Guest Post … Moving beyond Solitary: Practicing Perseverance by Amy Bearce
Jan24

Guest Post … Moving beyond Solitary: Practicing Perseverance by Amy Bearce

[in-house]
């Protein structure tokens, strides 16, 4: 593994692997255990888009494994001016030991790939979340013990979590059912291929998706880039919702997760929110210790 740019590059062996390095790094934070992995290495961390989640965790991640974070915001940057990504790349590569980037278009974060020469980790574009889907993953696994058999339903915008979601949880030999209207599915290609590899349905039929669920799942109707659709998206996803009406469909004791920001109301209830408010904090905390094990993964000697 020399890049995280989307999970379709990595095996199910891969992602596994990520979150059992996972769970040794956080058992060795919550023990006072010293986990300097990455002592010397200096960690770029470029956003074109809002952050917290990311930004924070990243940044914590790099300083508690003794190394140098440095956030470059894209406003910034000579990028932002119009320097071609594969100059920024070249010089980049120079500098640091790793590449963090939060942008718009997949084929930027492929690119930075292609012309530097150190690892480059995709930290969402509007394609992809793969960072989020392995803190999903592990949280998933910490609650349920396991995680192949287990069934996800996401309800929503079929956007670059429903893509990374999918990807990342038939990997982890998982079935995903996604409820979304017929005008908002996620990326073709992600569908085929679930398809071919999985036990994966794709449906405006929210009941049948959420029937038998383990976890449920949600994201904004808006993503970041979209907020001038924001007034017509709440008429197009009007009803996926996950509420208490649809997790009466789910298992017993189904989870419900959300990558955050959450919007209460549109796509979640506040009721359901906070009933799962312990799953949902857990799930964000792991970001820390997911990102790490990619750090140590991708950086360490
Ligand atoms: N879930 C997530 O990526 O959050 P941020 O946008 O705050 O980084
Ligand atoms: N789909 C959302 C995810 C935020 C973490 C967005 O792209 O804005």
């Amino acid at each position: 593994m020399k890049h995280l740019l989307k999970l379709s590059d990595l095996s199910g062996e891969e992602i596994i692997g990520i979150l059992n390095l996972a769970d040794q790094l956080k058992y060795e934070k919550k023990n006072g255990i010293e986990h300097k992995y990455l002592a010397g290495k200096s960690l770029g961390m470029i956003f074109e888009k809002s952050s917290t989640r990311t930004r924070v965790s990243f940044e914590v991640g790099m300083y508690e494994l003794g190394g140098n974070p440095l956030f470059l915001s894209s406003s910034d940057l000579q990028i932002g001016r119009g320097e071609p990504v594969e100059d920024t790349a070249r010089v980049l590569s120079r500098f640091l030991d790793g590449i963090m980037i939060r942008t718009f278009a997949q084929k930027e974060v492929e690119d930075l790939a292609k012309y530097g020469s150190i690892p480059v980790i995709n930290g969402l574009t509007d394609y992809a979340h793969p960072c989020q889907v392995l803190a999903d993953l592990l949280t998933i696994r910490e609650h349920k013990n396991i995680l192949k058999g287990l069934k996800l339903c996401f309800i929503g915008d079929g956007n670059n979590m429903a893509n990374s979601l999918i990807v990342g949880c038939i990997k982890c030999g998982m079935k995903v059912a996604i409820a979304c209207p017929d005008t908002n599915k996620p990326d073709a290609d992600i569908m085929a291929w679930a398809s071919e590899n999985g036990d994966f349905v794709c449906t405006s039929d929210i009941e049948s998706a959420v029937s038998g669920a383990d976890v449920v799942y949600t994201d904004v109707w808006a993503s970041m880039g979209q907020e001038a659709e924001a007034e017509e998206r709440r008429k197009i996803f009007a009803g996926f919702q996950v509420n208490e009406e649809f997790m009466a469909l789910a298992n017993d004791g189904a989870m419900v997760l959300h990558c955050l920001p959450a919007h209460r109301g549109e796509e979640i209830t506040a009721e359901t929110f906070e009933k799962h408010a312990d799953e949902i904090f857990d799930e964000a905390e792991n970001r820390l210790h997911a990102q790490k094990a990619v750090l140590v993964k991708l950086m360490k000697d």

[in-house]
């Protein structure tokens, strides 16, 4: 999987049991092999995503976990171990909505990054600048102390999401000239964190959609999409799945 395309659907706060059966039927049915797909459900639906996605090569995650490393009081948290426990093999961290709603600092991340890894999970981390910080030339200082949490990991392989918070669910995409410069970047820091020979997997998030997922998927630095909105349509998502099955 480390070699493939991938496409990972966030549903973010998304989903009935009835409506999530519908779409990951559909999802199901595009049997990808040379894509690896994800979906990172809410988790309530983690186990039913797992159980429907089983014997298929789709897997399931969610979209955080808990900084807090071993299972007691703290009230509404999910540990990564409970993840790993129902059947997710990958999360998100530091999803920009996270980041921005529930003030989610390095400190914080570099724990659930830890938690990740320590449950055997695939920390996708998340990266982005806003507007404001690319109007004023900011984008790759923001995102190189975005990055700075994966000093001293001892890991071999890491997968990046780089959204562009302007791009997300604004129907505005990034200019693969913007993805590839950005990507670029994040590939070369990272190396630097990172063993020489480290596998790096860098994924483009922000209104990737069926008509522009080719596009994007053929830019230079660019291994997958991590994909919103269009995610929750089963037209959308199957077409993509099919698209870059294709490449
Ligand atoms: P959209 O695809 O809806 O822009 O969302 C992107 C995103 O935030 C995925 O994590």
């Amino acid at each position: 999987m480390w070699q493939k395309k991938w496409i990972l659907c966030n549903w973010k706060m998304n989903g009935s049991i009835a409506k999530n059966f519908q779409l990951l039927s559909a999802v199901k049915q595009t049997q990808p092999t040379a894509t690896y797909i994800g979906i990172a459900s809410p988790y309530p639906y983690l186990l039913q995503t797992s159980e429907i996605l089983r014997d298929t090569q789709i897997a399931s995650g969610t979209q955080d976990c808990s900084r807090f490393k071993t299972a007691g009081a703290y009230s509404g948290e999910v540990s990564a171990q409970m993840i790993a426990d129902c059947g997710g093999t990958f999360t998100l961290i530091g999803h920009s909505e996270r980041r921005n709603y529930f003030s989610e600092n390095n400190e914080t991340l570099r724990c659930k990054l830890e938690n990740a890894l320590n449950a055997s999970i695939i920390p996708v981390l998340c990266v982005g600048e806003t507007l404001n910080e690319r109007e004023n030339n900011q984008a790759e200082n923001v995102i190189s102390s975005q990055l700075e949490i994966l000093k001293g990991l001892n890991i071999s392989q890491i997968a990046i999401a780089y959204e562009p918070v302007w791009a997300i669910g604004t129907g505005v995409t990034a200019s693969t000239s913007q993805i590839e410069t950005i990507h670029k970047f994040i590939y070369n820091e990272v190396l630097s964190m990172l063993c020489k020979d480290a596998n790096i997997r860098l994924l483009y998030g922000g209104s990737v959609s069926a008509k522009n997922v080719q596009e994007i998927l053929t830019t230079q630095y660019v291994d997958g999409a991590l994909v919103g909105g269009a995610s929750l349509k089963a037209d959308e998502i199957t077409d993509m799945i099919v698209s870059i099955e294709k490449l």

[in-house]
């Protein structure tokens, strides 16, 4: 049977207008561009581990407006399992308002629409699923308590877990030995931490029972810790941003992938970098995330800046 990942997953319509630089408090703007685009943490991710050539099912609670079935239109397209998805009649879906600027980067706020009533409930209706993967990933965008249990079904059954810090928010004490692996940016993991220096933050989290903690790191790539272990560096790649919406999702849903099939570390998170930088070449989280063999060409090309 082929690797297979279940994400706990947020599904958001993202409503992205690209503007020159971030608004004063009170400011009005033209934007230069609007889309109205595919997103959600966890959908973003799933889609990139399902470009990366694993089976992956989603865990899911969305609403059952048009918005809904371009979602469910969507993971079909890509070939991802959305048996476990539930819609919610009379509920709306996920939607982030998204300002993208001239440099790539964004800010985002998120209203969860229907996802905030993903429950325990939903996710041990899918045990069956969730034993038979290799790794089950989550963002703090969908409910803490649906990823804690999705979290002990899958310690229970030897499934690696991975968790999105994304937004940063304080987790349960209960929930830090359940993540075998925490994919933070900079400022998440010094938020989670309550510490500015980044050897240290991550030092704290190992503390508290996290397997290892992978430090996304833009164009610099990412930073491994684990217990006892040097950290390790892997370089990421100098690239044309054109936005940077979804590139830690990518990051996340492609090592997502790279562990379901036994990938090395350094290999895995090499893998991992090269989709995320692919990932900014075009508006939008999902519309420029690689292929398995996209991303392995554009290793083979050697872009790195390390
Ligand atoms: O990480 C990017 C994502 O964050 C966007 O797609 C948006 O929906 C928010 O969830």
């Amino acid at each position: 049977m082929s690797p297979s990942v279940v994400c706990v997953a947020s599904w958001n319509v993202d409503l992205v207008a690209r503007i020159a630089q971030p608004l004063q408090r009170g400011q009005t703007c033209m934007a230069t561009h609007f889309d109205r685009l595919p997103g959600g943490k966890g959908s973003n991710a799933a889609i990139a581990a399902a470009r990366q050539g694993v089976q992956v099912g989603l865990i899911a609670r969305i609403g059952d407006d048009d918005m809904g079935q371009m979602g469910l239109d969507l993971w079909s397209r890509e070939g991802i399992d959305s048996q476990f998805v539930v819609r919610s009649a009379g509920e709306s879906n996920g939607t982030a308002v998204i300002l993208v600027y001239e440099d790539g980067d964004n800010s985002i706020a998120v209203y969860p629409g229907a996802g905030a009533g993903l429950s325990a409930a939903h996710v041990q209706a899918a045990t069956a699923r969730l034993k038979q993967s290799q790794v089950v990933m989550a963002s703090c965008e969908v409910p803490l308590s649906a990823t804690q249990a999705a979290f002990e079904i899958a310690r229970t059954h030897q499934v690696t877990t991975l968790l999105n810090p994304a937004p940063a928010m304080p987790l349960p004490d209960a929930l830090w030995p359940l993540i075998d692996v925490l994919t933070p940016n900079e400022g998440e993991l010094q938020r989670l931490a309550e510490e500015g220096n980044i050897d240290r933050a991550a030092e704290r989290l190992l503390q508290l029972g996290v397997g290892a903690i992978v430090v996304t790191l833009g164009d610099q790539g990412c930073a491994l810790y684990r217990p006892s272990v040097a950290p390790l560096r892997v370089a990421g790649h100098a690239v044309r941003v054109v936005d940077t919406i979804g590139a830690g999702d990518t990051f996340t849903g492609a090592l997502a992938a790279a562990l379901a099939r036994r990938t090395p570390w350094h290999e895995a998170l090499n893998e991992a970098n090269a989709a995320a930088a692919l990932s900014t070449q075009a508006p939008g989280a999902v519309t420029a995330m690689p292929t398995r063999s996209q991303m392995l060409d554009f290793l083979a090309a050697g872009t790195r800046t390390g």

Moving Beyond Solitary: Practicing Perseverance By Amy Bearce Writing is, by its very nature, a solitary process. Many of us who write enjoy that isolation. Perhaps we are introverts or maybe we just like dissolving into other worlds we create. But there comes a point in time when we want to share our story with others. And that means putting yourself and your work in front of other people. This often begins by letting a trusted friend or two read your manuscript. It could also mean joining a critique group. But if you have hopes of publication, eventually, you will have to show your work to agents and/or editors. It’s time to enter the querying stage. That can be incredibly hard. “Just a little hike, they said. Huh.” If you are shy as well as introverted, it can be downright terrifying. But it’s important to stick with it and keep trying, even when you don’t see a lot of results at first. The query process can be long, tedious, and full of rejection. One way to make things more interesting and fun is to enter online contests, such as #PitMad and #PitchWars. It opens the door and invites other people to enjoy the story you’ve created. In the meantime you meet some really great people. Editors and agents will get to see your pitch. You will no doubt compulsively refresh your Twitter page and email to see if you get any comments. When you don’t, it can be crushing. “Oof.” But keep at it. You never know when connections you’ve made will lead somewhere you didn’t expect. Perhaps my experience will encourage you. I wrote my first manuscript over ten years ago. Let’s just say…it had a lot of problems. I’ve written several more since then. A few years ago, I started a fourth book and it was much better than the others…and I did some planning…but I got bogged down halfway through. Then I wrote a fifth book about a too-nice kid from a supervillain family. I was sure The Worst Villain Ever would be it—the manuscript to finally be published. I entered it in #PitMad and other competitions. I submitted it for critiques at conferences and received valuable feedback. A few requests for fulls and partials came in, but nothing else happened. I was confused and more than a little heartbroken. I really thought (and still think, for the record) that this was a good story. Others said they loved it. But no offer came, and I finally stopped pitching this manuscript and went back to work on the one I had abandoned. I spent the next...

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